To participate in the 3-Day, the walkers had to commit to raising at least $2,300.00 each. The Hotties team raised $48,493.50 the fourth highest amount of the 2011 Minnesota event, all with the support of family, friends, and the surrounding communities. Several fundraisers were held including a One-Stop Shop/Tour of Homes, a bash at Keggers, another bash and silent auction in New Prague (Studer’s town), a purse sale, and sales of “pink” merchandise among other smaller fundraisers. Eva Priebe, owner of Amish Creations, even organized a table setting event for the Clara City businesses to participate in. The proceeds were donated to the team. Hoekstra, who was the spearhead of the 2011 Hotties team, said that the walk wouldn’t have been possible without the support of the area businesses, civic groups, and the surrounding community, “It was amazing to see all the local businesses and community “think pink” and donate to every fundraiser or simply drop a check in the mail to one of our many teammates. Their support was truly appreciated.” That sentiment was echoed by one of the volunteer staff at the event when she expressed her amazement that the team had raised such a large amount of money in such a small community.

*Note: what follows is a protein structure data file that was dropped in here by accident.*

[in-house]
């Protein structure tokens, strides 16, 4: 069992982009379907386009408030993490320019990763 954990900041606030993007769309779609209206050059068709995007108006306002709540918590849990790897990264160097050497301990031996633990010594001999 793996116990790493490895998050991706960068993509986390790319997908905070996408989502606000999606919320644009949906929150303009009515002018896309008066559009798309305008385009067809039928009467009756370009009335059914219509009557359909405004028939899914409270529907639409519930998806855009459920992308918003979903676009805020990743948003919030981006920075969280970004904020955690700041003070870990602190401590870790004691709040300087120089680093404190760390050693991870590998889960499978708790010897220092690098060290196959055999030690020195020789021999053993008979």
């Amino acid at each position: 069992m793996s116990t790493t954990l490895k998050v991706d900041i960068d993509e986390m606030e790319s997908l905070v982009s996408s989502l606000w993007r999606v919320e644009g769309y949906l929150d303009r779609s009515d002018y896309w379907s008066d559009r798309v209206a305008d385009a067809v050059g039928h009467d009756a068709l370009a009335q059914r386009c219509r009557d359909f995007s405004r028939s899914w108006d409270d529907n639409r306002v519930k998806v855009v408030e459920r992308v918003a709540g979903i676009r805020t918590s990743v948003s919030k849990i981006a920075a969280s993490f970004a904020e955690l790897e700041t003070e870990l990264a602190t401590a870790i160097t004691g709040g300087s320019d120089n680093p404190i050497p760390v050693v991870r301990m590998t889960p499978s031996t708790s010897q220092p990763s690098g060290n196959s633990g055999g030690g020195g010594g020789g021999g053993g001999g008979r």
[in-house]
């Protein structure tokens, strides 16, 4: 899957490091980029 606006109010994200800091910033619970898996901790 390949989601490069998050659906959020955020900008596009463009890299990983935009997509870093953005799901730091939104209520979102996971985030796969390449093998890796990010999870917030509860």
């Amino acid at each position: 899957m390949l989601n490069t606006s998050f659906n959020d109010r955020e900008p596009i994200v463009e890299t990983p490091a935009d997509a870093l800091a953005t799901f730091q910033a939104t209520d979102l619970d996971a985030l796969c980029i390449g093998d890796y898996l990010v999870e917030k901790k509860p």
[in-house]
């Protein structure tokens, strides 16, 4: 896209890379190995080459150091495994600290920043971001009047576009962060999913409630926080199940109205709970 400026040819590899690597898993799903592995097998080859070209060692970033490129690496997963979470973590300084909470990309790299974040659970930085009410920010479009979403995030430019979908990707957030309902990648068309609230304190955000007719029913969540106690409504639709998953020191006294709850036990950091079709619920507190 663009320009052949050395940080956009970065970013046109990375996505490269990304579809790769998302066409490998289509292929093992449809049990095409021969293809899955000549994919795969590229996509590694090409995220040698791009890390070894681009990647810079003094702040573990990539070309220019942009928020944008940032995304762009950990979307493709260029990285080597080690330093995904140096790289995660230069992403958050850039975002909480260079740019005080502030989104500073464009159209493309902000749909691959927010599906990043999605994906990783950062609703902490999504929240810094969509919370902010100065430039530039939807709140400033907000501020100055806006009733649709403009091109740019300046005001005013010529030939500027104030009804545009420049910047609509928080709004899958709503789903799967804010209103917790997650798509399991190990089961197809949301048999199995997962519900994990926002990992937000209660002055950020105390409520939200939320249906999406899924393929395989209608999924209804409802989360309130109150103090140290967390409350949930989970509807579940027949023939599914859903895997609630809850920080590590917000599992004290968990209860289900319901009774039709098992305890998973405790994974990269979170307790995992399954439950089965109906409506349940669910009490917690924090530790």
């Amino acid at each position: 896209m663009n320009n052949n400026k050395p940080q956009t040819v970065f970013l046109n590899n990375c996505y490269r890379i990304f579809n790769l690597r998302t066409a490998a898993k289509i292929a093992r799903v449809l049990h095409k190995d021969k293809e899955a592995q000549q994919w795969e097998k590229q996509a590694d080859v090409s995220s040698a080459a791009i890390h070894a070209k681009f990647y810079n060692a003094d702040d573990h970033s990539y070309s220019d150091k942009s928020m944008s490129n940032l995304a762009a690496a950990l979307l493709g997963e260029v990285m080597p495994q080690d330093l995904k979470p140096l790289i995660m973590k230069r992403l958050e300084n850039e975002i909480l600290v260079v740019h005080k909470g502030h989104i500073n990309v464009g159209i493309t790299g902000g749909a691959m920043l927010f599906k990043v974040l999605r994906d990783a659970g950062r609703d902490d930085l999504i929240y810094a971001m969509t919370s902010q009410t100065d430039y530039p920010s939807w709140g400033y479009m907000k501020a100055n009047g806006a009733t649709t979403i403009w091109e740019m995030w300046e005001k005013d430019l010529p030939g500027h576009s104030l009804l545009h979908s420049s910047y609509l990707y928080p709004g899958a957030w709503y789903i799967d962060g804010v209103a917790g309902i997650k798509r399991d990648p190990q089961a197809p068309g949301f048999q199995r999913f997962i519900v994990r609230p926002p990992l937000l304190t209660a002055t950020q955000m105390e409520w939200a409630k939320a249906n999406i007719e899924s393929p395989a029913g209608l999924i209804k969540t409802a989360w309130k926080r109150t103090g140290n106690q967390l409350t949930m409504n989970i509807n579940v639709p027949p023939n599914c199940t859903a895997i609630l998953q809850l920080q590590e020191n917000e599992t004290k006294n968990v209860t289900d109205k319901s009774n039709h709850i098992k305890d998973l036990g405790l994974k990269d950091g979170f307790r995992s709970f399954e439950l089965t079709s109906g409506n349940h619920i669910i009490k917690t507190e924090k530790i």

The highlight of the weekend came at the closing ceremonies when Strommer, Gunter, and Hoekstra led all of the participating survivors in the Survivor Walk, the emotional conclusion to the event which this year raised over 5 million dollars for breast cancer research. “I was proud to hold Betty’s hand along side of Tanya to walk the Survivor Walk. That gave me the thrills and tears to make the walk so worth it,” said Gunter. Hoekstra agreed, “The Survivor Walk was an experience of a lifetime. Walking hand-in-hand with Betty and Sandi was a wonderful ending to an amazing weekend. And, having my family there to greet me at the finish line, that was the icing on the cake.”

As for future walks, Strommer isn’t for sure if she is walking for a sixth time or not. “As far as walking again next year? I walk in honor or in memory of someone usually so hopefully, I’ll never have to walk again.” She hasn’t completely ruled out walking just for the the challenge though and plans to stay involved with the team regardless of if she walks or not.